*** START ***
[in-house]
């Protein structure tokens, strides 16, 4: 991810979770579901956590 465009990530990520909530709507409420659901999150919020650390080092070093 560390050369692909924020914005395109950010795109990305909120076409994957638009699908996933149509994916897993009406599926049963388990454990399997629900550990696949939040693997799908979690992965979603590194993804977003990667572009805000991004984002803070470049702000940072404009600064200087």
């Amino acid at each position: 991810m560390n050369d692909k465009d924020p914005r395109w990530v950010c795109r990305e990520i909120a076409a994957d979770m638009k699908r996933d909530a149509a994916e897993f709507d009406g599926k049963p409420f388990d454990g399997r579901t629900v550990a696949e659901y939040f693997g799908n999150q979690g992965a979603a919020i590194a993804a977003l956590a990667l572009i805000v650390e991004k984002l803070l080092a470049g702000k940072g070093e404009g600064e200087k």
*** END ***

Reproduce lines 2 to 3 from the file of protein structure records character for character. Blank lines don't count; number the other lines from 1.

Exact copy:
């Protein structure tokens, strides 16, 4: 991810979770579901956590 465009990530990520909530709507409420659901999150919020650390080092070093 560390050369692909924020914005395109950010795109990305909120076409994957638009699908996933149509994916897993009406599926049963388990454990399997629900550990696949939040693997799908979690992965979603590194993804977003990667572009805000991004984002803070470049702000940072404009600064200087």
């Amino acid at each position: 991810m560390n050369d692909k465009d924020p914005r395109w990530v950010c795109r990305e990520i909120a076409a994957d979770m638009k699908r996933d909530a149509a994916e897993f709507d009406g599926k049963p409420f388990d454990g399997r579901t629900v550990a696949e659901y939040f693997g799908n999150q979690g992965a979603a919020i590194a993804a977003l956590a990667l572009i805000v650390e991004k984002l803070l080092a470049g702000k940072g070093e404009g600064e200087k």